I have a bit of a history with this ride.
Rather, I would have a bit of a history had I ever actually gotten to participate in it.
Two years ago
2008 was my first attempt at doing the solstice ride. It was spectacularly cold. The average number of degrees during that day was 13. And then, after that, the sun went down.
I put on four or five shirts, two or three pairs of pants, numerous other accessories, and struck out into the cold. It was about six miles from where I was living in the Highlands to City Park, from where the ride was leaving, and it took me about thirty minutes to cover the distance.
On the way, the laces of my boot got sucked into my cranks and almost threw me off my bike. I executed an emergency stop in the middle of 15th Street, numbed my hands after removing my gloves in order to gain the dexterity needed to untangle myself, and then continued on my way. After, that is, tucking those laces oh so carefully down into the collar of my boot.
I got to the park and to the fountain, where the ride was supposed to begin, only to find ... nothing. I couldn't see any person in any direction. I circled around the park thinking maybe they meant the statue instead of the fountain.
Along the way, I bumped into another cyclist who had also showed up for the ride only to find a lack thereof. He had just moved to Denver from somewhere in Alaska, and seemed comfortable in the cold.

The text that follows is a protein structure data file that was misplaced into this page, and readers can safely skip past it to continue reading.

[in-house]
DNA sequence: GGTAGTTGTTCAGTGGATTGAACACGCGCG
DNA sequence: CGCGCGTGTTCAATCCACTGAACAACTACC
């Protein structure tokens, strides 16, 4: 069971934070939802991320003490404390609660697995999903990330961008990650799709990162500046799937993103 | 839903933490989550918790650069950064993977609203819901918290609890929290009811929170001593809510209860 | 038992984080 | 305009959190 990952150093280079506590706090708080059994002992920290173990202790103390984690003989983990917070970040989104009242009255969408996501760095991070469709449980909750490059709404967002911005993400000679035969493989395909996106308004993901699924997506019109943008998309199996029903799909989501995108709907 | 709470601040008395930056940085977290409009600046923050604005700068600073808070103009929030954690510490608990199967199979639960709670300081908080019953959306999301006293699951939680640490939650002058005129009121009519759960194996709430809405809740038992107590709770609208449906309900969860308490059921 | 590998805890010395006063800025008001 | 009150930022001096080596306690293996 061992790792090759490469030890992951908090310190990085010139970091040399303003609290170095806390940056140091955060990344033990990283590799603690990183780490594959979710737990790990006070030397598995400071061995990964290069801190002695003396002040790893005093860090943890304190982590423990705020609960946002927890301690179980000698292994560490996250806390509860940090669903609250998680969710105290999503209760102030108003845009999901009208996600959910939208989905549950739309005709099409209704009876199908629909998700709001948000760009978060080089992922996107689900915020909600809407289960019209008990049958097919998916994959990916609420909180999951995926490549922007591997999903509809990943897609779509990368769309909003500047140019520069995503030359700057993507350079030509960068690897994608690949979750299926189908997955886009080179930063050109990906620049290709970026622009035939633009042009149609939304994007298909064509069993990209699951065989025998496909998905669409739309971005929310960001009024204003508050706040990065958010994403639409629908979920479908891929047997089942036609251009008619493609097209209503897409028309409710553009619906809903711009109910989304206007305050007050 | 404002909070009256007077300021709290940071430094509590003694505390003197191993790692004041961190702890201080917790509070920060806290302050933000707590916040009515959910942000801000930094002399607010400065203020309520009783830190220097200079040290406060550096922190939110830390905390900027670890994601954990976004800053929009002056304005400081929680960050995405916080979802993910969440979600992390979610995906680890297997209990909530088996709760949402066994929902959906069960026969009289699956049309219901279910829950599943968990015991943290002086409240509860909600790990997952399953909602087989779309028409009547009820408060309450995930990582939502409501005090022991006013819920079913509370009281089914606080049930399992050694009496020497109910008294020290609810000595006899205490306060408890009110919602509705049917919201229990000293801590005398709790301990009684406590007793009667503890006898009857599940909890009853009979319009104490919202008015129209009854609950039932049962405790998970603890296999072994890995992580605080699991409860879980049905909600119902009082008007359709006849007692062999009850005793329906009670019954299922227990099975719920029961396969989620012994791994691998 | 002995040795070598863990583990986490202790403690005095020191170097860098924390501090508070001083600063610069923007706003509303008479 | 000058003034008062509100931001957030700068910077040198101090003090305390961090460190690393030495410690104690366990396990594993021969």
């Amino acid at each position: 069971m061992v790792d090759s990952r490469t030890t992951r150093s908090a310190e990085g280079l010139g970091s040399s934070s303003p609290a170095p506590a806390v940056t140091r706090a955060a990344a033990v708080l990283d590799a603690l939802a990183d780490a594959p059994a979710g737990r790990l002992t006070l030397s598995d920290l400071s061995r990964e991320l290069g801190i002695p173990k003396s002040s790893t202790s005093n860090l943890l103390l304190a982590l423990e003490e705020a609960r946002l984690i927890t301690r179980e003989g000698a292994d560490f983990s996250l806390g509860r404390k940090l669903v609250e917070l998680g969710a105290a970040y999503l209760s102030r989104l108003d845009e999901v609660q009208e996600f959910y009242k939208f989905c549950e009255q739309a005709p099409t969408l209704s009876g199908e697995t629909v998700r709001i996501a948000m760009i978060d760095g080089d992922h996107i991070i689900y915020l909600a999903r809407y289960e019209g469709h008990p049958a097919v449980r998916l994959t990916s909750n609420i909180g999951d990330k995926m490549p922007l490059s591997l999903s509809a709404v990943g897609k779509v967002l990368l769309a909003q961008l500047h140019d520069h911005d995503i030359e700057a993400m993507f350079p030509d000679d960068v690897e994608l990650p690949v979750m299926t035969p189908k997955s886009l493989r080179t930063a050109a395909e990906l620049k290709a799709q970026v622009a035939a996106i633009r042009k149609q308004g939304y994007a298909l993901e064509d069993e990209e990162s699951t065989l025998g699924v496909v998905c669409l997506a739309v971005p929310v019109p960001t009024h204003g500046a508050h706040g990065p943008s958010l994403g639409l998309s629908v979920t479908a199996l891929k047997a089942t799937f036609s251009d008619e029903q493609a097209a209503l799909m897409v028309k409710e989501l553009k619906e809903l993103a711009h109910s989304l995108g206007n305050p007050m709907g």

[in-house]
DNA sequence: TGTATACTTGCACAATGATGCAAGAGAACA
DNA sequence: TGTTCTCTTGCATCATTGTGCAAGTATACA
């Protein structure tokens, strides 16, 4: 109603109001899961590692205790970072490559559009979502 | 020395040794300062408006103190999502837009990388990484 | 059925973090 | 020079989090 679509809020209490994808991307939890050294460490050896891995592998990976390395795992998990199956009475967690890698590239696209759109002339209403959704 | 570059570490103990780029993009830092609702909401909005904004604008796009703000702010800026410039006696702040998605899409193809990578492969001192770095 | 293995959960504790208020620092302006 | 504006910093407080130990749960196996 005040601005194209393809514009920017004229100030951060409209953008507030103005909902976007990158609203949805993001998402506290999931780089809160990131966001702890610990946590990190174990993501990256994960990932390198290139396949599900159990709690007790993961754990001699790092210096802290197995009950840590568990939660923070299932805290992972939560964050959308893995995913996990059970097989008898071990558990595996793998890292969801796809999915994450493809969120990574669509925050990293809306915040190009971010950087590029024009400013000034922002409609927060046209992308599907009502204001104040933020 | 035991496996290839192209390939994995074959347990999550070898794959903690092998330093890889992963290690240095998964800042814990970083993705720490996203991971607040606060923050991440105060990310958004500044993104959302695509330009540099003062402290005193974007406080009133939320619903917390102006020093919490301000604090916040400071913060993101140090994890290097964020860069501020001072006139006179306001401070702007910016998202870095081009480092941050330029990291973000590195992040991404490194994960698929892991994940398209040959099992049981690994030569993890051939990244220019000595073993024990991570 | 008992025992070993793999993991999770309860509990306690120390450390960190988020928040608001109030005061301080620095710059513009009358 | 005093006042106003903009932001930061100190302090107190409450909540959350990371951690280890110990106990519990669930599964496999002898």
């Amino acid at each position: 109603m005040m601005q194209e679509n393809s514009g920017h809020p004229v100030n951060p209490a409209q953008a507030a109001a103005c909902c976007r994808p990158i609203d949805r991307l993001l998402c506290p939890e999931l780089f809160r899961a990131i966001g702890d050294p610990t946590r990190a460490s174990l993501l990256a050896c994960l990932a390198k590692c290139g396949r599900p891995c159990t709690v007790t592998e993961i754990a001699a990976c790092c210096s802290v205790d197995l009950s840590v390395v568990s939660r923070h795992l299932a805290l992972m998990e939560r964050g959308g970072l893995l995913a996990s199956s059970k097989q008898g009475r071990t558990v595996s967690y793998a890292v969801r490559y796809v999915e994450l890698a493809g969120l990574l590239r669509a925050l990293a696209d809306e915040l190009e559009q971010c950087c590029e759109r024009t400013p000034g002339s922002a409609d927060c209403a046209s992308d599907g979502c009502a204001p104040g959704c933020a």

We puttered around the park for a short while longer, and then parted ways, and I returned home, having never spotted the peloton.
We had moved across town by the time 2009's winter solstice came around. I was mere blocks from City Park instead of miles from it. And it was much warmer. The average temperature that day was 44 degrees! That's 31 more degrees!
I arrived at the fountain in plenty of time. The crowd was still gathering after I got there, so I mingled and gawked and chatted up some other riders. We all climbed up on the edge of the fountain and had our picture taken, shortly after which we started to roll out.
It was at this time I noticed my rear tire was flat. All the way, rim-on-the-ground flat. I considered patching the tube and then playing catch-up, meeting up with the group at some later point in the ride, but there weren't any scheduled stops and I realized I wasn't interested in rolling around Denver by myself searching for a couple dozen people on bikes.
I watched the last of the group roll off, and I pushed my bike home.
This year, my work schedule conflicts with the ride. I was about to resign myself to the fact that I just wasn't going to go and that it was going to be yet another year of not participating, when my Partner and Co-Pilot pointed out to me that my thing is trying and then failing to go on the ride. Not failing to go for a lack of showing up.
And she's right. So if I'm going to fail yet again to go on the winter solstice ride, it will only be after making a valid effort to succeed.
I'm going to arrange to get off early. I'm going to execute a thorough pre-ride checklist to avoid flats and whatevers. And I am going to go on the damn solstice ride this year.
I want you to imagine I said that last part out loud and that I said it with all the determination that Darnielle does in This Year.